#1 Posted by LackLuster (718 posts) -

I have been hearing a lot about Doctor Who lately since their is apparently is a new doter, I have always heard the show is really good so I've finally decided to start watching it.  I just would like to know if i should pick up watching this current season or backtrack to older stuff.

#2 Posted by Videogames (257 posts) -

I usually start watching shows from the beginning. That's just me though.

#3 Posted by LiquidPrince (15949 posts) -

From the start?

#4 Posted by Tireyo (6413 posts) -
@Tastyburger8 said:
" I usually start watching shows from the beginning. That's just me though. "
#5 Posted by The_Laughing_Man (13629 posts) -
@LackLuster said:
" I have been hearing a lot about Doctor Who lately since their is apparently is a new doter, I have always heard the show is really good so I've finally decided to start watching it.  I just would like to know if i should pick up watching this current season or backtrack to older stuff. "
I suggest starting with the 9th doctor. Which starts with the "Rose" Episode. 
#6 Posted by KaosAngel (13765 posts) -

Just start with the new season coming up.  Don't waste your time, money, and/or bandwith as a new season is startign now.

#7 Posted by LackLuster (718 posts) -

Okay obviously from the beginning but there is 11 different doctors so I guess what I'm really asking is if its all one connected story line or if its more like James Bond kind of thing.

#8 Posted by Kentobi (88 posts) -

The current season (5 of the "New Who") is a good place to start if you're unfamiliar with the show.   If you end up liking it, start with the "New Who" season 1.  I'm really partial to Eccleston as the Doctor, even though he only lasted a year.

#9 Posted by endaround (2145 posts) -

It looks like they are going to retcon a bunch of things so it might not matter, but you might want to start with the 2004 relaunch.

#10 Posted by The_Laughing_Man (13629 posts) -
@LackLuster said:
" Okay obviously from the beginning but there is 11 different doctors so I guess what I'm really asking is if its all one connected story line or if its more like James Bond kind of thing. "
Yes and....no... 
 
There are turning characters who knew him in his other incarnations. But nothing THAT major. 
#11 Posted by Allprox (544 posts) -

 Start with the 2005 series of Doctor Who. It’s part of the exact same canon as the “classic” series, starting in 1963 and running until the 80’s, but it’s specifically written for newcomers to the show. There’s also a really cool sense of scope and myth to the 2005 series; characters will make references to people and places you’ve never seen, adventures you’ve never personally witnessed, but they all existed in the classic series. It’s not like in other fiction where a character will make a reference to something made-up that happened offscreen (“hey, Anakin, remember that time we fell into a nest of gundarks?”) and you have to pretend that the writers aren’t bullshitting — when the Doctor talks about Makra or the Cybermen or Skaro, you get the sense that those stories really exist, without quite knowing enough details about them to rob them of their magic.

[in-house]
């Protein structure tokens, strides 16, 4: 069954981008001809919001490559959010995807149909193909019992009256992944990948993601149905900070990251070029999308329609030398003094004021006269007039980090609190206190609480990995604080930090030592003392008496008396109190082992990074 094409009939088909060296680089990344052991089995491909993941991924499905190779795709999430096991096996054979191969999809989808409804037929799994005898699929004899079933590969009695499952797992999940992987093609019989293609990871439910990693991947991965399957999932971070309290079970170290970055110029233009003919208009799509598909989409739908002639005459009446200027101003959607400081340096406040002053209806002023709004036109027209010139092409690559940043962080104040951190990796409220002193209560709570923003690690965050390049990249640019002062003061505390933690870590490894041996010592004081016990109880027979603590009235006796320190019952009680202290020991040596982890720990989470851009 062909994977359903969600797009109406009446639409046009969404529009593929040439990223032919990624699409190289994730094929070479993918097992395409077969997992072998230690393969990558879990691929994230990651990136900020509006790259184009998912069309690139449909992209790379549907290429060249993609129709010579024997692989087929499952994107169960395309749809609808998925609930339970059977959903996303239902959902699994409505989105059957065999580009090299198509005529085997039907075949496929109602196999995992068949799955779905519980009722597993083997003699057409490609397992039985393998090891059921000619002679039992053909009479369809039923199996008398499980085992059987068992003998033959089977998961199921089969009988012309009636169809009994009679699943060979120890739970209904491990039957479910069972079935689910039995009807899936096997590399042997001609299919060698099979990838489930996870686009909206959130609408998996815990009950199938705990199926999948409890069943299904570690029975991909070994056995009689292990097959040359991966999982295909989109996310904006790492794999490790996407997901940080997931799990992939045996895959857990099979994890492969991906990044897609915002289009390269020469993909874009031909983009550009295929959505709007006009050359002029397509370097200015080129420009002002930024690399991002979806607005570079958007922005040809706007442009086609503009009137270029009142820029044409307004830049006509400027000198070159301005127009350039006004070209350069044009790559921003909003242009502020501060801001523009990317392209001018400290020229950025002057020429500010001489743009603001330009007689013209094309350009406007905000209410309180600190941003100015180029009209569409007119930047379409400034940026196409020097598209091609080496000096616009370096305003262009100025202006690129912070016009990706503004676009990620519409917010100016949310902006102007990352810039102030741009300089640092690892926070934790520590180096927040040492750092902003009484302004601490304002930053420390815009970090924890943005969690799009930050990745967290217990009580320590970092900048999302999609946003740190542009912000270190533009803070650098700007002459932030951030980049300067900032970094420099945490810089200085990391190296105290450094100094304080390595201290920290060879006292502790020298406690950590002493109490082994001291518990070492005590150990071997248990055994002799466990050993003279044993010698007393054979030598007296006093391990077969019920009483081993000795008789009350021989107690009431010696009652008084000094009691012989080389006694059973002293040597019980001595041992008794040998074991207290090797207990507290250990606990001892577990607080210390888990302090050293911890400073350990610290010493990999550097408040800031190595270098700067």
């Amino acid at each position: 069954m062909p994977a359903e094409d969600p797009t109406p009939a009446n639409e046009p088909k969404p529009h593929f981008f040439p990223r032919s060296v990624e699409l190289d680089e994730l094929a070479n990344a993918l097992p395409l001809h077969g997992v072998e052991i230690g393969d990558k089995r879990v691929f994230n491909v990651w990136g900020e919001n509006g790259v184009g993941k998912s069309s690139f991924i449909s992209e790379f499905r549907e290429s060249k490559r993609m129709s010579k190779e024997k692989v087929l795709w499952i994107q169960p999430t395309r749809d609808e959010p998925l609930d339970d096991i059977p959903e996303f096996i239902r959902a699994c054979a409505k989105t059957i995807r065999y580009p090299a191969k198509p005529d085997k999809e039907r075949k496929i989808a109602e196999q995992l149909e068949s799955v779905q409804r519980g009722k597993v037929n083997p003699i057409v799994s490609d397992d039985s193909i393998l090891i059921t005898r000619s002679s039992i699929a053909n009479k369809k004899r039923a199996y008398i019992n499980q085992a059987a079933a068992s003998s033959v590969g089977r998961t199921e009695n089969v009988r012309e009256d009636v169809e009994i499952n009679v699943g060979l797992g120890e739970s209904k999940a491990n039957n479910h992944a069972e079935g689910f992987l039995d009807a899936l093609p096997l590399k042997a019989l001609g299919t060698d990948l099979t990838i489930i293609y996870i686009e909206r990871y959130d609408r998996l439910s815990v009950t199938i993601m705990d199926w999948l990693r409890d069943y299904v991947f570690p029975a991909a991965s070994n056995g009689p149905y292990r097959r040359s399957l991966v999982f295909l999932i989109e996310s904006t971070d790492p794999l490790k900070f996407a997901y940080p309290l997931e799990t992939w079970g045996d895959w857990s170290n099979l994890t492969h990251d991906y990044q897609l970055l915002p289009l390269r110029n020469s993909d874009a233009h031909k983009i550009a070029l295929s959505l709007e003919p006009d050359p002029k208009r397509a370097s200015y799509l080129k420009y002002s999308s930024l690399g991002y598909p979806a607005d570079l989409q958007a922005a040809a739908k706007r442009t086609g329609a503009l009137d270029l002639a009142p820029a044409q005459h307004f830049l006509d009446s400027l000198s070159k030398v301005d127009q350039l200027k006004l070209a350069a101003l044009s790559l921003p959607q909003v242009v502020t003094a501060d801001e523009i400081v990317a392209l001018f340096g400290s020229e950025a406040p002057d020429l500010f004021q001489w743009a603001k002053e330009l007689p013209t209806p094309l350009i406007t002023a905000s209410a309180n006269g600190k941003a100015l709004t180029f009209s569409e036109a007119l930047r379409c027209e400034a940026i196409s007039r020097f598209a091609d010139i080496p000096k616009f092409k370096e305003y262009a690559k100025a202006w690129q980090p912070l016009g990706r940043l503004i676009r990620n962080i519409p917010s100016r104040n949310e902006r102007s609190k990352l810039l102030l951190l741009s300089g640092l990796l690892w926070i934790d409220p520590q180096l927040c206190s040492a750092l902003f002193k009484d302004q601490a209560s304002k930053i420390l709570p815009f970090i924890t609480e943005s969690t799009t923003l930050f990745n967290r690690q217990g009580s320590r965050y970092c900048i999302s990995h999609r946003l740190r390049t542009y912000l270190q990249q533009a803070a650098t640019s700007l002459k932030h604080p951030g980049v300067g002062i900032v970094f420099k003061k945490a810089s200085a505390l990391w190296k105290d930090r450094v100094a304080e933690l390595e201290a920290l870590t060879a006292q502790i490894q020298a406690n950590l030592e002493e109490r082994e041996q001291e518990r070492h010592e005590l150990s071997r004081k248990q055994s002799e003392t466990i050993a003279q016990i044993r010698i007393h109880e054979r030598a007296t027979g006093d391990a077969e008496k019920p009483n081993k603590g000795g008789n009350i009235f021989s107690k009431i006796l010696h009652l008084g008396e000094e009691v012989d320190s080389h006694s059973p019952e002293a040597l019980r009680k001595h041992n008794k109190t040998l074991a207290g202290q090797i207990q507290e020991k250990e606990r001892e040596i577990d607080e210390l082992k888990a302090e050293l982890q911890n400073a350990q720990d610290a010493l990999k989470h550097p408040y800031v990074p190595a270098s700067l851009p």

The 2005 series is streamable on Netflix, as are all the subsequent series. Search for “Doctor Who, Season 1,”  and so on, until you reach the end of Season 4. At that point, the numbering gets weird because the BBC is stupid — instead of a proper 13-episode series, the next season is five separate, one-hour specials: The Next Doctor, Planet of the Dead, Waters of Mars, and The End of Time Parts One and Two (in that order). These specials are a really, really important part of the canon, and should not be skipped under any circumstances (even though the current series that’s currently airing on BBC right this second is called Series 5, for some fucked-up reason).
 

If you want to skip the absolute least interesting bits of the 2005-2010 series (I’d argue they’re all worth watching at least once, but if you’re in a hurry, then you gotta do what you gotta do), you can (somewhat) safely skip the following episodes:

Season One:

The Unquiet Dead

Season Two:

Tooth and Claw

The Idiot’s Lantern

Fear Her

Season Three:

The Shakespeare Code

Daleks in Manhattan

Evolution of the Daleks

The Lazarus Experiment

42

Season Four:

The Doctor’s Daughter

Unicorn and the Wasp

You’re still looking a pretty hefty chunk of TV, but still — that’s almost twelve hours you’ve skipped, just there.

Okay, so, Doctor Who seasons 1-4, plus the specials, comprise the Russell T. Davies era. He was the showrunner during this period, and he defined the tone and style of the show. After the specials, Steven Moffat took over the show. His run of the show just started this Easter, and will continue on semi-regularly over the next few months. Having watched the RTD era, you’ll be ready for the Moffat era (you can’t just jump into the Moffat era because certain fundamental rules about the Doctor Who universe — regeneration, the TARDIS, Time Lords, etc — are not immediately mentioned).

You’ll also be ready to go back and watch the “classic” series, if you so desire. Most of the classic episodes I’ve seen really haven’t aged all that well; they’re slowly paced and full of needless filler. For the most part, they’re really only worth watching to see the different incarnations of the Doctor and how different they were from one another. Nine and Ten never laid a finger on anyone, but Three got into fistfights and swordfights all the goddamn time.

I can personally recommend the Fourth Doctor serials “City of Death” and “Genesis of the Daleks,” though. The former was written by Douglas Adams, and the latter is just really fucking cool, even by modern standards. “An Unearthly Child,” the very first Doctor Who episode ever, is kind of boring after the first part (with all of time and space to explore, the writers decided to go to the fucking caveman era), but there’s a definite magic in its first, half-hour segment.
 
There ya go!

#12 Posted by HandsomeDead (11863 posts) -

Don't. Watch a good sci-fi series instead. 

#13 Posted by cap123 (2477 posts) -

Start at the 9th doctor, Christopher Eccleston, then when you've caught up to the latest stuff just watch the really old ones now and then. It's easier to appreciate the older ones once you have an appreciation for the show, going straight in at episode one may turn you off.

#14 Posted by Kentobi (88 posts) -
@LackLuster said: